RogerBW's Blog

Red Army, Ralph Peters 27 June 2014

The invasion of Europe, seen entirely from the Soviet point of view.

That's the most noticeable thing that makes this book different; also, where other authors load the dice towards NATO, Peters throws some luck onto the Warsaw Pact side. More interestingly, commanders are allowed not to get on with each other because of vastly different personalities and command styles, but still to be useful, rather than one of them being clearly Wrong and leading his men into immediate defeat.

While this book gets lumped in with technothrillers because of its subject matter, its style is quite different; yes, it has multiple viewpoints, probably essential to cover events on this scale, but it spends no time at all talking about hardware designations, radar ranges, or any sort of technical detail. I think an enemy F-16 gets named at one point, but otherwise there are just "tanks", "armoured personnel carriers", "anti-tank helicopters", and so on. It's quite refreshing, and I suspect more true to life than the usual style of always making sure every bit of tech has its explanatory label. There's even time to develop some characters who aren't cardboard cut-outs!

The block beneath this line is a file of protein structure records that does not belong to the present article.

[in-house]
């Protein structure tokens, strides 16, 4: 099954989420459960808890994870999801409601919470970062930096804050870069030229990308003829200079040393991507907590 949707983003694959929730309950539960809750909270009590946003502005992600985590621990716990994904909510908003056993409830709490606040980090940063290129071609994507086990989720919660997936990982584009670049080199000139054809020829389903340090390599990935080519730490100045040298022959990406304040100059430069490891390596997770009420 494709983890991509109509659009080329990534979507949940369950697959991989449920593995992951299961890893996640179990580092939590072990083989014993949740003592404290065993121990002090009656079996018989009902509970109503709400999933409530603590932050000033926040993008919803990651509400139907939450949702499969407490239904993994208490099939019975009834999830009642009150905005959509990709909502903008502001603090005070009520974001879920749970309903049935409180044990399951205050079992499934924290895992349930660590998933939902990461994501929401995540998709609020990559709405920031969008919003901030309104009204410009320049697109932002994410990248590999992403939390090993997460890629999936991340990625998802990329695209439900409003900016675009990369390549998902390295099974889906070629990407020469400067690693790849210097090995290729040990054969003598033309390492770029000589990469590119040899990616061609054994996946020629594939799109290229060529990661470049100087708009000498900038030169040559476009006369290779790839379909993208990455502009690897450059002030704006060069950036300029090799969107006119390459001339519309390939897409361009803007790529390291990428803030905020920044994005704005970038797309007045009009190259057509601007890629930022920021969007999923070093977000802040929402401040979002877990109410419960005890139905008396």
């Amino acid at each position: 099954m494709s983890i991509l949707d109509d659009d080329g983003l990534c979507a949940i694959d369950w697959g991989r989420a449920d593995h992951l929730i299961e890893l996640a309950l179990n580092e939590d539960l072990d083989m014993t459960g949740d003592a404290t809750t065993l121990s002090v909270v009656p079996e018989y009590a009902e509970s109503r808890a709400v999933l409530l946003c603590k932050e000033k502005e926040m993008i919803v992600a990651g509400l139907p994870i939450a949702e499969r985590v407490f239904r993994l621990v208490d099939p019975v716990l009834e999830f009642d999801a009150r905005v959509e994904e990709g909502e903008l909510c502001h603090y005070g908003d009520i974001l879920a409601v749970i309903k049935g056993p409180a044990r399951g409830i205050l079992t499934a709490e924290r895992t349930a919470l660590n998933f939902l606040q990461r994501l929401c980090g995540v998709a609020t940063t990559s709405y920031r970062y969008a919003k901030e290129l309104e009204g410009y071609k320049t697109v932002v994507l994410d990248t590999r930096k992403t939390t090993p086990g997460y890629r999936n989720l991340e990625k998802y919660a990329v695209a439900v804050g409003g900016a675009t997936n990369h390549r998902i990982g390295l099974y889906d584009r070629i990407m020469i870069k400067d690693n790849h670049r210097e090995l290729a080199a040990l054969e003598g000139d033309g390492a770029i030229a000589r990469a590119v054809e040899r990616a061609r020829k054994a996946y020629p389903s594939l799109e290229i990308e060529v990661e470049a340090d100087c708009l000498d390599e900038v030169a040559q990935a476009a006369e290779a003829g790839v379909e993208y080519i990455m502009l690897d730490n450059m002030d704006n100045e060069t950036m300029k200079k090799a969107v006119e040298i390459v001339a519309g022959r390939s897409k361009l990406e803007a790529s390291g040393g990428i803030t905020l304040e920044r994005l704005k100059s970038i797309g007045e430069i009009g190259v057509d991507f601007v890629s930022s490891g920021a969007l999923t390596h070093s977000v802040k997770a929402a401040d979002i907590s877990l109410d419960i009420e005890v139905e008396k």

This war is mostly on the ground. There's some mention of aerial combat, with one of the many viewpoint characters being a pilot, but it's otherwise the commanders and soldiers of armoured and infantry forces who are described here. The main impression one gets from the men at the sharp end is confusion and speed: things happen far faster, and with even less information, than they had expected. This is a good counter to the clean high-level view of Shock Army A moving into contact with Regiment B.

There's a thesis, of course; I suspect one isn't allowed to write a book like this without one. Peters, at the time of writing an intelligence officer in the US Army, clearly feels that non-US NATO members are the weak links, particularly Germany; here, after the Soviet thrust has been largely blunted, the German government sues for peace rather than contemplate the use of tactical nuclear weapons on its territory. (Which feels a touch implausible even apart from the politics; I doubt that nuclear release would have been being sought unless the Soviets were still advancing strongly.)

Not a cheerful book at all, and perhaps over-long, but a very interesting approach to its ideas (and one that was obsolete before it was published, in 1989).

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  1. Posted by Ashley at 12:57pm on 27 June 2014

    Sounds like it is actually worth reading. I shall keep an eye out for a copy.

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